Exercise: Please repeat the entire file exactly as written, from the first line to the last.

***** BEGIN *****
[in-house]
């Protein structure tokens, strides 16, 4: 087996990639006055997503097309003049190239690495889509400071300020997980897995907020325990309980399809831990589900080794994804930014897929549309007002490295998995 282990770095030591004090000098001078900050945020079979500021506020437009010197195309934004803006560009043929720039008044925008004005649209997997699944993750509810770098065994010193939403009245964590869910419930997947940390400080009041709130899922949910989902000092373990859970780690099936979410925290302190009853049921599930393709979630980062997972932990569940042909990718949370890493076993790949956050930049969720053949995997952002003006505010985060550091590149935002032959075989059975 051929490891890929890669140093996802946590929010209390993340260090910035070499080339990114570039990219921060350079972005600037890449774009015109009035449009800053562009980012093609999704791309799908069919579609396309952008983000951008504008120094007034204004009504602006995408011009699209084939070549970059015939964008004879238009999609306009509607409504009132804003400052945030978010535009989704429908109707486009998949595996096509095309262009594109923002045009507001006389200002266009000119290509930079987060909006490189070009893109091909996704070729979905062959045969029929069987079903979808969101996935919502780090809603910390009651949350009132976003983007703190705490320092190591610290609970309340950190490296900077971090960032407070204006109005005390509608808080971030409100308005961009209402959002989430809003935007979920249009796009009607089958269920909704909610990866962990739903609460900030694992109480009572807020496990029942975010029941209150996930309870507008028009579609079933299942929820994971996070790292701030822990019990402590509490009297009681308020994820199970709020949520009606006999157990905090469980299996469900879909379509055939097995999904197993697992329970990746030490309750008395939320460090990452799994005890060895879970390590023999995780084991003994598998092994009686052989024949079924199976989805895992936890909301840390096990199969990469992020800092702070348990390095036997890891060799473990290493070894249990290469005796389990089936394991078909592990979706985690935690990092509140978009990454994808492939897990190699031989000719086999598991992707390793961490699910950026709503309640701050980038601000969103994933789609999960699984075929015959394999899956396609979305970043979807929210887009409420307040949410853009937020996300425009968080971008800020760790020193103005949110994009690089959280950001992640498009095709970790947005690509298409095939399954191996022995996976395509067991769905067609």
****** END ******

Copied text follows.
[in-house]
């Protein structure tokens, strides 16, 4: 087996990639006055997503097309003049190239690495889509400071300020997980897995907020325990309980399809831990589900080794994804930014897929549309007002490295998995 282990770095030591004090000098001078900050945020079979500021506020437009010197195309934004803006560009043929720039008044925008004005649209997997699944993750509810770098065994010193939403009245964590869910419930997947940390400080009041709130899922949910989902000092373990859970780690099936979410925290302190009853049921599930393709979630980062997972932990569940042909990718949370890493076993790949956050930049969720053949995997952002003006505010985060550091590149935002032959075989059975 051929490891890929890669140093996802946590929010209390993340260090910035070499080339990114570039990219921060350079972005600037890449774009015109009035449009800053562009980012093609999704791309799908069919579609396309952008983000951008504008120094007034204004009504602006995408011009699209084939070549970059015939964008004879238009999609306009509607409504009132804003400052945030978010535009989704429908109707486009998949595996096509095309262009594109923002045009507001006389200002266009000119290509930079987060909006490189070009893109091909996704070729979905062959045969029929069987079903979808969101996935919502780090809603910390009651949350009132976003983007703190705490320092190591610290609970309340950190490296900077971090960032407070204006109005005390509608808080971030409100308005961009209402959002989430809003935007979920249009796009009607089958269920909704909610990866962990739903609460900030694992109480009572807020496990029942975010029941209150996930309870507008028009579609079933299942929820994971996070790292701030822990019990402590509490009297009681308020994820199970709020949520009606006999157990905090469980299996469900879909379509055939097995999904197993697992329970990746030490309750008395939320460090990452799994005890060895879970390590023999995780084991003994598998092994009686052989024949079924199976989805895992936890909301840390096990199969990469992020800092702070348990390095036997890891060799473990290493070894249990290469005796389990089936394991078909592990979706985690935690990092509140978009990454994808492939897990190699031989000719086999598991992707390793961490699910950026709503309640701050980038601000969103994933789609999960699984075929015959394999899956396609979305970043979807929210887009409420307040949410853009937020996300425009968080971008800020760790020193103005949110994009690089959280950001992640498009095709970790947005690509298409095939399954191996022995996976395509067991769905067609």